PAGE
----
She also spent a lot of time around storytellers. Throughout her work, including in The Plague of Doves, elder figures form the bedrock of stories. They are the long memory against which current action often plays out. "I was lucky to have grandparents around," Erdrich says – she listened to their stories, and asked questions, something she continues to do when she drives to North Dakota, stopping off beside the road to write down ideas. There is a comically literal character in The Plague of Doves who constantly badgers Mooshum and his siblings for "the real story," to get the timeline of events straight. I ask Erdrich if she ever feels like this woman and she shoots back, "all the time," though this doesn't seem to bother her. "I still feel like I listen more than I tell."

This engagement with the past and her Ojibwe roots is shot through every aspect of Erdrich's life. She left the plains in the 1970s for Dartmouth University, the Ivy League school founded in the 1760s for the education of Native Americans in the New England area. It was here that she met her future husband, Michael Dorris, fiction writer and anthropologist. Erdrich had returned as a writer in residence after earning a master's in creative writing. Dorris heard her read her poetry and was intrigued. They communicated by letter while he did fieldwork in New Zealand and she began to publish. She supported herself working at Kentucky Fried Chicken, and as a construction flag signaller.

The two married in 1981, and began a working relationship that lasted over a decade. Dorris encouraged her to work on fiction, and even posed as her agent when Love Medicine was turned down by many publishers. The book, which still marks her as the youngest ever fiction winner of a National Book Critics Circle Award, sold 400,000 hardcover copies. She became a minor celebrity, and was named one of People's Most Beautiful People in 1990. But there would be no flame-out. Love Medicine was the start of a tetralogy that included The Beet Queen (1986), Tracks (1988), and The Bingo Palace (1994). With Dorris she published Route Two (1990) and The Crown of Columbus, (1991). They separated and were in divorce proceedings when Dorris committed suicide in spring 1997.

Erdrich has been guarded with the press ever since, but her books have not slowed down. Any criticism that she was dependent upon Dorris's input come up against the wall of what she has produced since then – six novels for adults, one of which, The Last Report on the Miracles of Little No Horse (2001), was a National Book Award finalist; three novels for children, one of which, The Birchbark House (1999) was a finalist for the National Book Award; a collection of poems and a non-fiction work on books and islands in Ojibwe Country. She also founded Birchbark Books, a non-profit bookstore in Minneapolis, raised four daughters, continued learning the Ojibwe language, which she feared was being erased, and taught workshops on Turtle Mountain with her sister Heid.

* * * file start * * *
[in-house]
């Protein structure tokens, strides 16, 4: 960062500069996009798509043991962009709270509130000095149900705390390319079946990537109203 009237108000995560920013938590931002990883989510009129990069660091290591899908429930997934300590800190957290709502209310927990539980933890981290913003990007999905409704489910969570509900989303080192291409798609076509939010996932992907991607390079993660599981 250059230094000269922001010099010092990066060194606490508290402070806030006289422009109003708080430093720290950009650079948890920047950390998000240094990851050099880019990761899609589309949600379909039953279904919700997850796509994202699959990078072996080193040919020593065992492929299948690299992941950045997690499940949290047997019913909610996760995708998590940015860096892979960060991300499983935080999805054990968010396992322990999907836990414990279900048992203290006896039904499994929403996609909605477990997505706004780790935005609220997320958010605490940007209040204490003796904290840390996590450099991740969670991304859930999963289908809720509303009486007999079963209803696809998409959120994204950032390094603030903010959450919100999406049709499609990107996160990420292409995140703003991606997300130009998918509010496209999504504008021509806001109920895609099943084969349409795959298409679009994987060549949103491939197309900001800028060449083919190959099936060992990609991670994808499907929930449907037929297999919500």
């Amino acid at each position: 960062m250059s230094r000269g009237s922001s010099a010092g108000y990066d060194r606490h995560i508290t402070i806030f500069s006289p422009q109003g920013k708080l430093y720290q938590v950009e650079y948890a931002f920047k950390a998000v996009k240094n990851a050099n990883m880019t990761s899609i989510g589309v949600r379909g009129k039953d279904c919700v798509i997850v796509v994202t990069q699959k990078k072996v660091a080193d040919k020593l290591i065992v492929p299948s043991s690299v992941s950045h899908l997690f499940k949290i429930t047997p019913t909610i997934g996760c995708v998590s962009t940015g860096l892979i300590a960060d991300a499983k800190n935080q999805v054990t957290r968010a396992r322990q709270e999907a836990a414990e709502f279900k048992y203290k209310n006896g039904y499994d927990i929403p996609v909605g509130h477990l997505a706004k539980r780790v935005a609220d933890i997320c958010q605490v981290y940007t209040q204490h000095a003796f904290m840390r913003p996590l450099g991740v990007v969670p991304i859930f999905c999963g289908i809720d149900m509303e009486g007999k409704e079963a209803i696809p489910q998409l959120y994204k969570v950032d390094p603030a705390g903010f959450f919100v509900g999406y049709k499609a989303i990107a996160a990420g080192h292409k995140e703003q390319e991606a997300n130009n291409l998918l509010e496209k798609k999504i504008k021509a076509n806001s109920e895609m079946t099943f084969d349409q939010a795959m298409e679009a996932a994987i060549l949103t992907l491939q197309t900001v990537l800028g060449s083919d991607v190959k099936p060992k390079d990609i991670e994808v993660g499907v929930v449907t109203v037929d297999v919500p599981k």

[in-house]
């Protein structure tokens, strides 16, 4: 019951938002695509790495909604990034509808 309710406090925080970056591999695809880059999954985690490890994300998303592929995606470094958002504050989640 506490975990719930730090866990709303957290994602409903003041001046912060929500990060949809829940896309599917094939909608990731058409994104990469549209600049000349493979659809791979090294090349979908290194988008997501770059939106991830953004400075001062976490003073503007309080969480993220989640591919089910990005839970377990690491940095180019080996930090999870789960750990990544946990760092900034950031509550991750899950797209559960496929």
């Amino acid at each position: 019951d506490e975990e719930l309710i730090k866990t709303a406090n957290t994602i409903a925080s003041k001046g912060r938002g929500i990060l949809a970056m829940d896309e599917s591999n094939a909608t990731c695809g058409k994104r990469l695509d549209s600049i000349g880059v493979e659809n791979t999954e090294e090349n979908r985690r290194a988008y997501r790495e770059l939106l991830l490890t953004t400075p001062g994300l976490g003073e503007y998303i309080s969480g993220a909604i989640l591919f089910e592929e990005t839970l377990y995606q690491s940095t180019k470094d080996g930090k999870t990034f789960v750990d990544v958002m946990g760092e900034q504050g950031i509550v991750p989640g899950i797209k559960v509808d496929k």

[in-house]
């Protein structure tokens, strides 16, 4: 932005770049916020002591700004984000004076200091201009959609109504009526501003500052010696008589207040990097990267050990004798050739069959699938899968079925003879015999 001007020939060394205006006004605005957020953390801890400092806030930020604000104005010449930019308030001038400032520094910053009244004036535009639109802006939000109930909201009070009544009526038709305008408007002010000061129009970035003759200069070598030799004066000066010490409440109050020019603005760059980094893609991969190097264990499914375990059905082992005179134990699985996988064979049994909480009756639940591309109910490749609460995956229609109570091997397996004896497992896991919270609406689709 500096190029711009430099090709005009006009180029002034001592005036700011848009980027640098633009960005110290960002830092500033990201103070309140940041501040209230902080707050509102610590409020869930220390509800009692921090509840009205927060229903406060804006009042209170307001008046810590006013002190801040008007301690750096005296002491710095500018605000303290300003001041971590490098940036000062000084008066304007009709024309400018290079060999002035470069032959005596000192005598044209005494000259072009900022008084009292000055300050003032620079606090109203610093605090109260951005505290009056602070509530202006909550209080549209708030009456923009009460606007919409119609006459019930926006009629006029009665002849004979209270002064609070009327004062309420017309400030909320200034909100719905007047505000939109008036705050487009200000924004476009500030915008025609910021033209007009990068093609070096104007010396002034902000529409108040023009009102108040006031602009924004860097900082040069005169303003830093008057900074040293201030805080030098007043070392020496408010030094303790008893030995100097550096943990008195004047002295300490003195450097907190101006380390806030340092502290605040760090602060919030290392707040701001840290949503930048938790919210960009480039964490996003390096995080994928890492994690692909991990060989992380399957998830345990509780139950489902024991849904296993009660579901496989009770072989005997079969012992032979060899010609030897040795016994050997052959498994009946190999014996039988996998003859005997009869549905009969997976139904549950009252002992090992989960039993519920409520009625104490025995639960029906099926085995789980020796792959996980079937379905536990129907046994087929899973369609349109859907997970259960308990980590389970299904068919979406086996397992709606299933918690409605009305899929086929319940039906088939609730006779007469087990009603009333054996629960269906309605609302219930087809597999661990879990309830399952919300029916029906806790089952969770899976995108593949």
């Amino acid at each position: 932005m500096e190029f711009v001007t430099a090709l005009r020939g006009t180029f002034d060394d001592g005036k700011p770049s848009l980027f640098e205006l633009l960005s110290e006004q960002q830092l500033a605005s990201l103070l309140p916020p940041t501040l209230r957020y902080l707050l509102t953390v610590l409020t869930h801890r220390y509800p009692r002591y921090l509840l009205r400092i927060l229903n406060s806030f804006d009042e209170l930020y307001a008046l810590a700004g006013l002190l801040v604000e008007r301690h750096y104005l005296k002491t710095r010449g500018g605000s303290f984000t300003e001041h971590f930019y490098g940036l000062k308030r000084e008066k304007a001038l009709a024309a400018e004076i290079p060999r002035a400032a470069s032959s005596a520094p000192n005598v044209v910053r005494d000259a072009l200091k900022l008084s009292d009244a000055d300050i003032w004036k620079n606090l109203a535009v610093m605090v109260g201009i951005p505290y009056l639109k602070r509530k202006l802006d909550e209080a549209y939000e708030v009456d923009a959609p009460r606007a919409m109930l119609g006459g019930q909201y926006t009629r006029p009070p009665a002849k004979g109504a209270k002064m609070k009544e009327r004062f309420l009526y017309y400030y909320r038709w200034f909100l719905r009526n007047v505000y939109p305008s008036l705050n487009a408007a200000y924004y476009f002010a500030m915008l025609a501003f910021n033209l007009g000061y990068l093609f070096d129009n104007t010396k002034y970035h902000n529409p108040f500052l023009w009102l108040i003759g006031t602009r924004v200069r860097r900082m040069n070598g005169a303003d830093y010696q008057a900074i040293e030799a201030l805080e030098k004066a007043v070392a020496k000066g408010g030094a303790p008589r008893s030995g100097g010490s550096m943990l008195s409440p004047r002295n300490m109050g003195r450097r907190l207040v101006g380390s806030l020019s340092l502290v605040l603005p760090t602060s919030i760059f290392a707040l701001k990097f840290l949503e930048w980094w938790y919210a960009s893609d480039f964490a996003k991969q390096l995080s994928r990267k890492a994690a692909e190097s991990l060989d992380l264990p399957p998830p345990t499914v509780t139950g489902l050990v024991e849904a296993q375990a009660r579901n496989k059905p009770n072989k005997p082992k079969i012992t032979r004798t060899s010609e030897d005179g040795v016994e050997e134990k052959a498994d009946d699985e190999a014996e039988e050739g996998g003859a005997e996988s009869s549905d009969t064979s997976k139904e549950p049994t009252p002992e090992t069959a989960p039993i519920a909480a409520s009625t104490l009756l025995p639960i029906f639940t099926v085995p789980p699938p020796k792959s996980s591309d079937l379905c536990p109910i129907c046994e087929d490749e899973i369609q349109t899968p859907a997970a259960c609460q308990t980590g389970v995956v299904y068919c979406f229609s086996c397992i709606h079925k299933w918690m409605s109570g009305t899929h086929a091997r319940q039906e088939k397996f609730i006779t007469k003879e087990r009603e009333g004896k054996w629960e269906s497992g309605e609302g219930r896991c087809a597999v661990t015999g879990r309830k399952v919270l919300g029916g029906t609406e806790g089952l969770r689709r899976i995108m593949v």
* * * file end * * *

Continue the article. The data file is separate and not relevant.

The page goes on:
This activity would not give you the sense that Erdrich is willing to wait. But in person she is quiet and self-effacing. She called upon these qualities as she waited for The Plague of Doves, which has been with her since the early 1980s as she worked on other books. The voices of the main characters – a college graduate, a judge, a grandfather and a doctor – came over time, at odd moments, their story in shards. "I can't quite know I'm making a book," Erdrich says. "I really don't know where [the voices] come from. I just feel like I get to take down what they're telling me."

At times, Erdrich can sound closer to a medium than a fiction writer. But she is keen to deflect that impression. "A voice that is going to take over a story is someone you will have prepared for quite some time," she says. And in 25 years of publishing, these characters have taught her how cruel the world can be. "It's against my nature to believe how evil people can be," she says. "I didn't see cruelty a lot growing up. When it became apparent that the world was different from what I had known as a child, it took me a long time to understand it." It would seem, with The Plague of Doves, there is no confusion any more.

Biography: Louise Erdrich

Born in 1954, Louise Erdrich grew up in Wahpeton, North Dakota, with six siblings. Her German-American father and her mother, half French and half Ojibwe, were teachers. She studied at Dartmouth University, where she later met her husband, the anthropologist and writer Michael Dorris. He was the agent for her first novel, Love Medicine (1984), which won the National Book Critics Circle Award. Subsequent books include fiction (The Beet Queen, 1986), children's books (The Birchbark House, 1999) and poetry (Original Fire, 2003). During their divorce, Dorris committed suicide in 1997. Since then Erdrich has founded and started Birchbark Books, raised four daughters and taught writing workshops. Her latest novel is The Plague of Doves (HarperPerennial).